Friday, April 13, 2018
Nora Guthrie: we’re all ‘hoping machines’ in the fight against Huntington’s disease
The cause to defeat Huntington’s disease came full circle at the recent HD Therapeutics Conference, where keynote speaker Nora Guthrie recalled the brave struggle against the disease by her father, iconic folk singer Woody Guthrie, and the groundbreaking advocacy of her mother Marjorie, the founder of the Huntington’s Disease Society of America (HDSA).
“We are the hopers and the changers,” said Nora, 68, quoting her father, to the audience of 350 scientists, drug company representatives, and family advocates gathered at the 13th annual meeting in Palm Springs, CA, in late February. “The note of hope is the only note that keeps us from falling to the bottom of the heap of evolution, because about all a human being is anyway is just a hoping machine.”
The conference was sponsored by CHDI Foundation, Inc., the nonprofit virtual biotech dedicated to developing HD treatments. Like a number of past keynoters, Nora preferred not to have her presentation recorded. She interweaved her father’s music – he wrote “This Land is Your Land” – with the family’s struggles against HD.
However, Nora agreed to an interview with me in which she reflected on the early days of HDSA – started in 1967, the year her father succumbed to HD, when she was 17 – and the progress towards treatments.
Nora Guthrie (right) being greeted by Sarah Tabrizi, FRCP, Ph.D., with Blair Leavitt, MDCM, FRCP (left) and Gregory Suter looking on (photo by Gene Veritas, aka Kenneth P. Serbin)
A vast HD ‘tribe’
I was thrilled to meet Nora. Watching and interacting with her helped me connect with a giant of American history as well as with what she called the vast HD “tribe” that Marjorie had started.
Before our formal interview, in conversations with Nora, I also relived key moments in my personal journey with HD.
After her keynote, filled with emotion, I hugged Nora, telling her that my mother had died of HD.
Nora was at first befuddled by my pseudonym, “Gene Veritas.” I explained to her that it meant “the truth in my genes,” a reflection of my condition as an HD gene carrier.
During one dinner, I told how, in the late 1990s, my efforts to get background on the disease and the cause led me to study Woody’s life and watch the 1976 film Bound for Glory, based on his autobiography and portraying his early phase as a drifting folk singer. Nora recalled her personal impressions while on the set.
“I feel a spiritual connection with you and your family,” I told Nora at the outset of our interview. “Thank you for being here, and thank you for speaking out for us, just as your father spoke out for so many people.”
Impressed with the research progress
As I proceeded to my first question, Nora interjected: “Not just speak out, but speak up.”
In that comment, and many of her other responses during the interview, Nora quoted her father or echoed his singular eloquence with her own plays on words and unique phrasing.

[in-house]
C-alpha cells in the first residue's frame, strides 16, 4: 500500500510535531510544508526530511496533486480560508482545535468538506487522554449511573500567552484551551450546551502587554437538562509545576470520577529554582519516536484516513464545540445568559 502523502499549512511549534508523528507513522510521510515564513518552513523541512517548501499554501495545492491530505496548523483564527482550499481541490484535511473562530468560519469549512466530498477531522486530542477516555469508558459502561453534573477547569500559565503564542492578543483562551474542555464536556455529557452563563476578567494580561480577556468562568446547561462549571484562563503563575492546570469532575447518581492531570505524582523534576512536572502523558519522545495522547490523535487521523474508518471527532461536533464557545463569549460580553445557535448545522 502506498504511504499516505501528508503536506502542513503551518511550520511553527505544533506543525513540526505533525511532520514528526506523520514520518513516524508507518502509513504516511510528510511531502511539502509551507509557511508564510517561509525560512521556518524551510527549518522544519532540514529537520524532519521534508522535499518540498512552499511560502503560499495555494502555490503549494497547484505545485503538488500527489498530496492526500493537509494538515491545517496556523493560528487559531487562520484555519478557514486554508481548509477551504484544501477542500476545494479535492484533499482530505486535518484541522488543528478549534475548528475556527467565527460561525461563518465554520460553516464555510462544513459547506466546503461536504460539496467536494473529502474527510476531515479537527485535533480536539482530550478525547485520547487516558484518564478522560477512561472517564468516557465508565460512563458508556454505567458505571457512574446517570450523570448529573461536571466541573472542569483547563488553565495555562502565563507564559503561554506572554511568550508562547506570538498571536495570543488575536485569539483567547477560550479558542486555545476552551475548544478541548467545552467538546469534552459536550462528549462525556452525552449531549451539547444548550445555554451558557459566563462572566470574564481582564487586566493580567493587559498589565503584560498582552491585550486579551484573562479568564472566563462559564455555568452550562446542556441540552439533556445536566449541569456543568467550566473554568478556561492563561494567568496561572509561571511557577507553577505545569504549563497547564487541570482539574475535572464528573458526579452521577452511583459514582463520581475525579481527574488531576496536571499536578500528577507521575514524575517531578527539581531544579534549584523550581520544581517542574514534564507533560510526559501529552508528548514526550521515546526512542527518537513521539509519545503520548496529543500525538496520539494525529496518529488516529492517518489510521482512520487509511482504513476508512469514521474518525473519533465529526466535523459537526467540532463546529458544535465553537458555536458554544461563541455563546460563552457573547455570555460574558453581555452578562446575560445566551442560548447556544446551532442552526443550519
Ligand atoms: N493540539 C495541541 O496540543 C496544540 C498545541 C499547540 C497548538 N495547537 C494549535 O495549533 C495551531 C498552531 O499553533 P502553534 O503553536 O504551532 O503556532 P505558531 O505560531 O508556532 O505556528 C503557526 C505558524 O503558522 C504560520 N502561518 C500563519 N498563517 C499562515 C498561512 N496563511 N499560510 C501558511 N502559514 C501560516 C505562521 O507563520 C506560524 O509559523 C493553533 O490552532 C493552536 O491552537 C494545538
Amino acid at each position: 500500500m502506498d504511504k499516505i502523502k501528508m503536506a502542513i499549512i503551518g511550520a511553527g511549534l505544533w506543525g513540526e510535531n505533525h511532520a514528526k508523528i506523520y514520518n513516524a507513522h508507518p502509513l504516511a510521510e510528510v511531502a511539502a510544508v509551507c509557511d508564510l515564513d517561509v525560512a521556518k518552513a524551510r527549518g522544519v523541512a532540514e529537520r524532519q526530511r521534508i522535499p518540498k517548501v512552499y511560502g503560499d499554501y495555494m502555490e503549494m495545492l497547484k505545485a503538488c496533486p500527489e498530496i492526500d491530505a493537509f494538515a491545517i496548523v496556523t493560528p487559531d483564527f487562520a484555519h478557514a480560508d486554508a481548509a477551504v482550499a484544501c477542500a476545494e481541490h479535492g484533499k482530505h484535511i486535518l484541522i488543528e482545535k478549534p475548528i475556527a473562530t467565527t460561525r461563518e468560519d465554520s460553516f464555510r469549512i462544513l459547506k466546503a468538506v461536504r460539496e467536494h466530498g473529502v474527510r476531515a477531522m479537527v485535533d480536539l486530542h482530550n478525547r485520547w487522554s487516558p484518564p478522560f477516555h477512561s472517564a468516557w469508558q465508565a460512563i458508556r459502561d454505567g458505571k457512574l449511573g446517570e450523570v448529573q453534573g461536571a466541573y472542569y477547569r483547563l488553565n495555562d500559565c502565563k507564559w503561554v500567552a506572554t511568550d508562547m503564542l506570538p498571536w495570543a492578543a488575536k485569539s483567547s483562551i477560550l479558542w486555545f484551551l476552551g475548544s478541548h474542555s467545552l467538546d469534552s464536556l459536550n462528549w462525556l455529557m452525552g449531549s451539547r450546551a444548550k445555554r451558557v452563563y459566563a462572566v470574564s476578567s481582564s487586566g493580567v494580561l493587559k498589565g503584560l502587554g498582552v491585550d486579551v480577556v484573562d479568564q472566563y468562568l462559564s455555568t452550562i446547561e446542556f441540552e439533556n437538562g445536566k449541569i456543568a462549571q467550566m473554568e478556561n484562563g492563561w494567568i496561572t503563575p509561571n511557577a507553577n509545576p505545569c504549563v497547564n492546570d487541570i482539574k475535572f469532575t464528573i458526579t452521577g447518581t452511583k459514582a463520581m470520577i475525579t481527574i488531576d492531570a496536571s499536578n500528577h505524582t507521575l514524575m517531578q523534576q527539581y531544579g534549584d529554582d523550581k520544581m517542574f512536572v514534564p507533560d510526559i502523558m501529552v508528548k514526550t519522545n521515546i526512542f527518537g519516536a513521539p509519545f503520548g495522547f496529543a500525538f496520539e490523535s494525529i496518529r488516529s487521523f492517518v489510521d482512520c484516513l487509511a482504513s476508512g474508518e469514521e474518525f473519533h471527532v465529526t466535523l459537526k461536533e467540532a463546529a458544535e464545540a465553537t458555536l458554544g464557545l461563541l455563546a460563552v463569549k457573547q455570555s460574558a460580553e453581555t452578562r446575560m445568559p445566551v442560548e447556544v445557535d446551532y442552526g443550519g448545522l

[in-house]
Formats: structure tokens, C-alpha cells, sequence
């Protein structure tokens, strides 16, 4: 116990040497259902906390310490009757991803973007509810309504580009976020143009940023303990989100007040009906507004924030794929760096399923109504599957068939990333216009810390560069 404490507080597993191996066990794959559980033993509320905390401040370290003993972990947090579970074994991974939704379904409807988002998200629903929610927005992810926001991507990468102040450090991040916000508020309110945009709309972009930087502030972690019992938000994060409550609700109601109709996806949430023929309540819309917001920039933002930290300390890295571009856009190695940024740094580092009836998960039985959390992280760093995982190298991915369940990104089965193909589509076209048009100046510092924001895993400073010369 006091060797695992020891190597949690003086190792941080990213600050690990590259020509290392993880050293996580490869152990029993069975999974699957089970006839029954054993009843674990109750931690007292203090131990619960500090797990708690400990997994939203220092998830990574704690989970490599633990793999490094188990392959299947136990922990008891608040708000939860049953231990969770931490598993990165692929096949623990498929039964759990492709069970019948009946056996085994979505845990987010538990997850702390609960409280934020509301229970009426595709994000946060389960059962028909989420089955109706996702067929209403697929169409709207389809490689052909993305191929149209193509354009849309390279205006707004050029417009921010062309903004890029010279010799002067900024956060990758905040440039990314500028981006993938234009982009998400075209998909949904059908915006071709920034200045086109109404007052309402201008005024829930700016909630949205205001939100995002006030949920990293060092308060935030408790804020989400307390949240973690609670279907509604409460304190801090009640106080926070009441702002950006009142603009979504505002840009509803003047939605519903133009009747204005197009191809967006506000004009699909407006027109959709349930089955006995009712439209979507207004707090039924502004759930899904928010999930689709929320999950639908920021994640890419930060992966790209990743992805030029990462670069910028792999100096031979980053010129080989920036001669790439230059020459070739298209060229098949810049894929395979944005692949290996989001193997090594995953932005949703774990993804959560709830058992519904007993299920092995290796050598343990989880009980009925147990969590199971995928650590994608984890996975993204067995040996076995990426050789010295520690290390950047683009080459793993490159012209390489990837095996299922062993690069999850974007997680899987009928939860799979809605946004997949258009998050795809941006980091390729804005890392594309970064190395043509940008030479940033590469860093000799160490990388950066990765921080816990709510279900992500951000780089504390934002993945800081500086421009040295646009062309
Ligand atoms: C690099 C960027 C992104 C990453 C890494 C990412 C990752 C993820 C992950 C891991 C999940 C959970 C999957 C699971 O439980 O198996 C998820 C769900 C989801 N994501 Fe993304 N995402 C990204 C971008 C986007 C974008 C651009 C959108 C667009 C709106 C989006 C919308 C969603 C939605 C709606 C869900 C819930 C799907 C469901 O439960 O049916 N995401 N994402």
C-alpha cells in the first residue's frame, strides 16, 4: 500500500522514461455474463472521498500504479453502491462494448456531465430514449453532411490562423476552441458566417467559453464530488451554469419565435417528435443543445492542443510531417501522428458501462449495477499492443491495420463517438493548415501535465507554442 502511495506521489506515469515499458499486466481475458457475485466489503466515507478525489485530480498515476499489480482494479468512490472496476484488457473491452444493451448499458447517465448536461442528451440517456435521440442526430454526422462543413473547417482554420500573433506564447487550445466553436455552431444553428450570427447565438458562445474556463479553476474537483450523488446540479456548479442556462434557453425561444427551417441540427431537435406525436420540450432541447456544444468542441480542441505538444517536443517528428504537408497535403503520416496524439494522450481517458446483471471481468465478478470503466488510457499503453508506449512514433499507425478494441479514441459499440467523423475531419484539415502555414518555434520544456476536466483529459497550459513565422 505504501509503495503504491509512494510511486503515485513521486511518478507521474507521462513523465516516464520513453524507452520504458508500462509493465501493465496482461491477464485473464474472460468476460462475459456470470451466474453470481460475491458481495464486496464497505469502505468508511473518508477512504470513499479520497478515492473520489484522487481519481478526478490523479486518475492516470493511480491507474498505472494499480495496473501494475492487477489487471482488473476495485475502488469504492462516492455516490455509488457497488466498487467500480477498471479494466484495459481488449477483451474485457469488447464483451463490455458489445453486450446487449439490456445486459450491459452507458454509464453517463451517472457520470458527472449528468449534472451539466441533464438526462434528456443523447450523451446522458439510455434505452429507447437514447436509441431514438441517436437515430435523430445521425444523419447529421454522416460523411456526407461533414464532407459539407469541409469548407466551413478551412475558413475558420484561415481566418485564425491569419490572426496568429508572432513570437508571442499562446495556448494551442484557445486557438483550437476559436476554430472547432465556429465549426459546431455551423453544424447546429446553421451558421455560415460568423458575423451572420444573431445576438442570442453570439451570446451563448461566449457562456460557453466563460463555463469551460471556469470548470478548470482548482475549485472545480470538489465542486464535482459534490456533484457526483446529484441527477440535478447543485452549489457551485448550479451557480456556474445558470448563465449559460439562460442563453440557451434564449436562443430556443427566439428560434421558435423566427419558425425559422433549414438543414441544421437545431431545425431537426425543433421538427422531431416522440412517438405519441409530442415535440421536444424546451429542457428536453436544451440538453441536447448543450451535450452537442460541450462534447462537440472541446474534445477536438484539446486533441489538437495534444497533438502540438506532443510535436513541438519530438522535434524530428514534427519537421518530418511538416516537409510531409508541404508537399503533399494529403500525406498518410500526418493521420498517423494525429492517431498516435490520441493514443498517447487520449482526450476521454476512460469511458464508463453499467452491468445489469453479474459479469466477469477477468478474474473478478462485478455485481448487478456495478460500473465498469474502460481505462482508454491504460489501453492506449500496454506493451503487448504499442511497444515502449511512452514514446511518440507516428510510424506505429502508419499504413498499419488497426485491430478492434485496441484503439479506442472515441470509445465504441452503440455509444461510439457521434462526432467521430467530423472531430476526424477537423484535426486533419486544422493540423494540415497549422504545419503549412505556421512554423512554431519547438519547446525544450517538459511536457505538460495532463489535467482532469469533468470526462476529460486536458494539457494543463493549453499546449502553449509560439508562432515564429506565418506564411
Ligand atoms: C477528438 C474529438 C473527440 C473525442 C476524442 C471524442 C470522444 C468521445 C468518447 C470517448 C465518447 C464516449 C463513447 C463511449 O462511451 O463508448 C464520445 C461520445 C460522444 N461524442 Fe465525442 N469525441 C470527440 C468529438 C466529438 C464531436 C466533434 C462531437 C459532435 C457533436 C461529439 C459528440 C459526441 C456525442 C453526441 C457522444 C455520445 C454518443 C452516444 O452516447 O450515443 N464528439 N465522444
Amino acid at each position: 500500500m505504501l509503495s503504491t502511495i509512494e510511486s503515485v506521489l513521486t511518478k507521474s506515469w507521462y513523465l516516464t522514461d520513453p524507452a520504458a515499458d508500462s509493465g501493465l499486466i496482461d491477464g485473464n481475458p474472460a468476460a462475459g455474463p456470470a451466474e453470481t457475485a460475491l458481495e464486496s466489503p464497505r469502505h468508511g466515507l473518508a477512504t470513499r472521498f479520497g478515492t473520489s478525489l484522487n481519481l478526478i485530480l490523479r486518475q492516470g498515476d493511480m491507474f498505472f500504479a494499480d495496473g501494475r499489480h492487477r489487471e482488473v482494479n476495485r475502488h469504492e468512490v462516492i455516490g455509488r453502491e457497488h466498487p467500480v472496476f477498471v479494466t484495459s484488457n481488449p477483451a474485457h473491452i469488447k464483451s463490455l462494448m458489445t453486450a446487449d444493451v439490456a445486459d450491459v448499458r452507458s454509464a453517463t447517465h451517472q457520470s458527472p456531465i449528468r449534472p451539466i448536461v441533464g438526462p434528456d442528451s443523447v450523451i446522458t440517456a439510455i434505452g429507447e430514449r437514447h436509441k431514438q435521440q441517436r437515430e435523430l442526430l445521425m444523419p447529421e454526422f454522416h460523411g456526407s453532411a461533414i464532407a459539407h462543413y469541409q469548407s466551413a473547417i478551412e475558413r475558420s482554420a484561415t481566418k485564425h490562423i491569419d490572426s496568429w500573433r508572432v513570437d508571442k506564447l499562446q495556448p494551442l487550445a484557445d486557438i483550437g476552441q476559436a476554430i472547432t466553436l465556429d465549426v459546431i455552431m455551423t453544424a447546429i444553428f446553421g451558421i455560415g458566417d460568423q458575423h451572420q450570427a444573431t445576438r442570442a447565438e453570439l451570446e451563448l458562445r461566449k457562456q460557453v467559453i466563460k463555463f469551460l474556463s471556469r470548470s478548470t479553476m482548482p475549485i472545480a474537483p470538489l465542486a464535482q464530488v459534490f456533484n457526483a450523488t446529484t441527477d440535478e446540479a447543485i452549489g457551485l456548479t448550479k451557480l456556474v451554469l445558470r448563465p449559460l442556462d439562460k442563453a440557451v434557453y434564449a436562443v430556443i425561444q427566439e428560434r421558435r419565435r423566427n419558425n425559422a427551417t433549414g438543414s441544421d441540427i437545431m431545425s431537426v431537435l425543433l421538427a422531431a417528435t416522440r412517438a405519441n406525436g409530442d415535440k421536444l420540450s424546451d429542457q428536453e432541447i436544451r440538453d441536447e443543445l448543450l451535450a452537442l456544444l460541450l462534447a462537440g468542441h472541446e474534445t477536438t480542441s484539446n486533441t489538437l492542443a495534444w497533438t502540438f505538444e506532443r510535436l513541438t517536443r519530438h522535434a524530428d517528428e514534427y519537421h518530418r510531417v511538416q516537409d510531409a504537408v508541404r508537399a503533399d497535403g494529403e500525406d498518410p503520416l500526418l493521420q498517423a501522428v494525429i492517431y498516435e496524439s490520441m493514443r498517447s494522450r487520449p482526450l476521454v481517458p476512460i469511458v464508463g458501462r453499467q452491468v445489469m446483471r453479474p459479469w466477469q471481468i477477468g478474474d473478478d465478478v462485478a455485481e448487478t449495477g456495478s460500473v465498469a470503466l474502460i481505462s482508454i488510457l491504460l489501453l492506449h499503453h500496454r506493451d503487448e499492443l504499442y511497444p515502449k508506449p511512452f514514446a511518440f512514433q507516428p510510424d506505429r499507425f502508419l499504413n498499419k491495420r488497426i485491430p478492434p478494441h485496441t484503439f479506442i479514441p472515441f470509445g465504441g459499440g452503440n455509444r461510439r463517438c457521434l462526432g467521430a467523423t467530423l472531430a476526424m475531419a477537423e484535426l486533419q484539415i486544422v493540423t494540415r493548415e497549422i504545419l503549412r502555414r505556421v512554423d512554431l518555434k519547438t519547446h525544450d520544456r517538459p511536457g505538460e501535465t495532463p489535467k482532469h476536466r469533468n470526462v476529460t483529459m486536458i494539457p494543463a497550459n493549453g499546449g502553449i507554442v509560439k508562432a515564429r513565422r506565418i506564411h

I asked Nora what it was like to speak to the scientists.
“For me, it was like a sci-fi movie, because coming from my early years with Huntington’s with my father in the late 1940s and early fifties, when there wasn’t one person you could talk to, not one doctor that knew anything about Huntington’s, not one social worker to help you get through it, not one support group,” she said. “Our family was kind of inventing how to deal with Huntington’s in those days. There were no pamphlets. There were no guidelines. So, we were going day to day, day by day, inventing – trying to be creative, trying to be helpful, trying to figure out even what the symptoms were.”
Nora recalled the first HD benefit concert Majorie organized at Carnegie Hall in New York City in 1968, with Woody’s musician friends
Today, Nora said, just at events like the CHDI conference, hundreds of “young, energetic, and smart” people are focused on developing treatments – all descendants of Marjorie, the “Eve” of the HD movement. To Nora, they represent hope for the community.
Devoted to preserving her father’s legacy, Nora still seeks to combine music with HD advocacy. She described the concert she organized last summer in Berlin, gathering musicians and HD families and organizations.
“For me, the music and the art and the sciences are one group,” she said.
You can watch the interview in the video below.
A cure: when, not if
Like all children of an HD-afflicted parent, Nora was born with a 50-50 chance of having inherited the genetic defect. In her talk, she did not broach the issue of genetic testing. We also did not discuss it in our interview. For many in the HD community, that is a private matter.
At age 68, Nora has passed the age of typical onset. She looks to be in excellent health. According to Woody biographer Ed Cray, Nora declined testing. So did her famous brother Arlo, a musician born three years earlier. Their brother Joady tested negative for HD in the early 2000s. (Two half-siblings died of HD.)
I wished Nora and her extended family the best of health.
Finally, I wanted to know what her parents would say about the advances in HD science, if they were alive today.
"I think the most impressive thing for them is an affirmation of their belief in humanity," Nora said. "That people are interested. That people do care. That a cure is down the road. It's just a question of when, not if."